If I were a slave in the United States and had some foreknowledge that slavery would exist for another three decades before being formally abolished, I'd take the freedom now.

It was probably one of very few politically feasible options for a peaceable end to British slavery. But that it was so demonstrates rather stunningly how the interests of the moneyed so strongly influence what is or is not politically feasible in the first place.

Of course, it also illustrates just how serious the British government was about ending slavery. Picture any government today up and spending 40% of their annual budget on a single, one-time, item. The mind boggles!

Just for fun, imagine if that money instead was spent by giving each former slave the equivalent of 20k pounds (~$30k) in today's money.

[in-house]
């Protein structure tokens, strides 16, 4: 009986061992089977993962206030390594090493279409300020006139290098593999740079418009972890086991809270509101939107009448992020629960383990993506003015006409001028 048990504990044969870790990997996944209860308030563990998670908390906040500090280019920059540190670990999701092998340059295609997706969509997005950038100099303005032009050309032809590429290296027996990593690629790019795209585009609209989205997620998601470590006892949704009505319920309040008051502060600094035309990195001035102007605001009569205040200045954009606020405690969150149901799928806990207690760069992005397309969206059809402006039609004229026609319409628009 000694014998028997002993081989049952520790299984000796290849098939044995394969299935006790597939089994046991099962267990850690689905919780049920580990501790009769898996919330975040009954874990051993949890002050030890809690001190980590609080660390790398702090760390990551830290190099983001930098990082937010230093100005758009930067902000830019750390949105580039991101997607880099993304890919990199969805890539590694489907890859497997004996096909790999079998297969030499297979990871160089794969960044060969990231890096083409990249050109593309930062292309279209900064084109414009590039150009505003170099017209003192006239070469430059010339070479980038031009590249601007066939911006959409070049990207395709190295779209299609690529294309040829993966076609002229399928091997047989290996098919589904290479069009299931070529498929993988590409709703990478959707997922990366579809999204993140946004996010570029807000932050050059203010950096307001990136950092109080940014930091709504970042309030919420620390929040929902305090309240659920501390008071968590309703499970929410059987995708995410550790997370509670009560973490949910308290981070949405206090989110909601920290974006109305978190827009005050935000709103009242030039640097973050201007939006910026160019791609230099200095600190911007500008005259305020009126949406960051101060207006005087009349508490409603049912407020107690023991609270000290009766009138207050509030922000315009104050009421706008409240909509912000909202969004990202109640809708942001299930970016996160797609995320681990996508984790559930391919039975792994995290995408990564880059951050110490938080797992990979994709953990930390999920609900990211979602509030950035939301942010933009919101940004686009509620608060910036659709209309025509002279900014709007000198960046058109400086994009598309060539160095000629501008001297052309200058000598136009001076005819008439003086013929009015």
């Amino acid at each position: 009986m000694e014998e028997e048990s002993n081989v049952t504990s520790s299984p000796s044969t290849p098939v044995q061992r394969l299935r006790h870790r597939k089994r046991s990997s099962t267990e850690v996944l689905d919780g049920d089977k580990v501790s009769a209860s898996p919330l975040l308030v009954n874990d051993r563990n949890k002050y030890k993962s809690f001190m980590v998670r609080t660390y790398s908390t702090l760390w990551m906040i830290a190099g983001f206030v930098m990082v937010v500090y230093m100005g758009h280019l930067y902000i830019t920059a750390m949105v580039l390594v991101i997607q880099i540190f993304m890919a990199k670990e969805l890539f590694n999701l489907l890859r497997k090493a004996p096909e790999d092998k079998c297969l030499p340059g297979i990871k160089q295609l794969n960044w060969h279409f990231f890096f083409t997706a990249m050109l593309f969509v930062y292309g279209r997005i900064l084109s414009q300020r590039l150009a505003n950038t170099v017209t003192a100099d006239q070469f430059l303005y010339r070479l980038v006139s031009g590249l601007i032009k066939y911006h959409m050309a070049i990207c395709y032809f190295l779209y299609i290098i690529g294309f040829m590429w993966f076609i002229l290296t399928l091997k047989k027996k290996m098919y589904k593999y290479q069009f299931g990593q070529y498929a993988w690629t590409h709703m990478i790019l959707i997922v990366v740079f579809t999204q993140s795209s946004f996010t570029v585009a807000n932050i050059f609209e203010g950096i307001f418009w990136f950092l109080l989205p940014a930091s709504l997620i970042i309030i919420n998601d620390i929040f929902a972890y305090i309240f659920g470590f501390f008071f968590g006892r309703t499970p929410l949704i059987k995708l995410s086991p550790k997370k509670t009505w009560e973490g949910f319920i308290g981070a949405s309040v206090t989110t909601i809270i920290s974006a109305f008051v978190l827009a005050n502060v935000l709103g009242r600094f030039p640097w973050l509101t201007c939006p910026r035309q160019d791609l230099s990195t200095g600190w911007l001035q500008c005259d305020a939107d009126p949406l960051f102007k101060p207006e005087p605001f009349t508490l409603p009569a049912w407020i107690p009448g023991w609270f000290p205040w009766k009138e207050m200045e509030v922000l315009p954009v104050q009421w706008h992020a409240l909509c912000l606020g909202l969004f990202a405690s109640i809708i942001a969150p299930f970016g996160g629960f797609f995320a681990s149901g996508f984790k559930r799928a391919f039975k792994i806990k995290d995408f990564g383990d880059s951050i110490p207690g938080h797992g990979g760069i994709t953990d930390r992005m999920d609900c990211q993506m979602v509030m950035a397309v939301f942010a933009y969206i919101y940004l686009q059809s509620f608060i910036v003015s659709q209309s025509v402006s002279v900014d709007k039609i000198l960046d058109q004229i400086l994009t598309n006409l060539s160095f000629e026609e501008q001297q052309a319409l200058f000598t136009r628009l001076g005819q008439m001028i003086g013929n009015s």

Of course, it also illustrates just how serious the British government was about ending slavery. Picture any government today up and spending 40% of their annual budget on a single, one-time, item. The mind boggles!

Remarkable, yes. But note that the "spending" involved a direct transfer of money from the general exchequer into the pockets of (now-former) slave owners, many of whom would have been relatives of Members of Parliaments, if not MPs themselves - or at least of the same class - and it becomes far less radical in its implications. Look at how much the US spends on "defense," most of which goes directly to defense contractors, who have their own ways of repaying their legislative supporters. How serious are we?

...in 1655...
[...]
In one of the earliest freedom suits, Casor argued that he was an indentured servant who had been forced by Anthony Johnson, a free black, to serve past his term; he was freed and went to work for Robert Parker as an indentured servant. Johnson sued Parker for Casor's services. In ordering Casor returned to his master, Johnson, for life, the court both declared Casor a slave and sustained the right of free blacks to own slaves.
[...]

John Casor

The comments to this entry are closed.

Blog powered by Typepad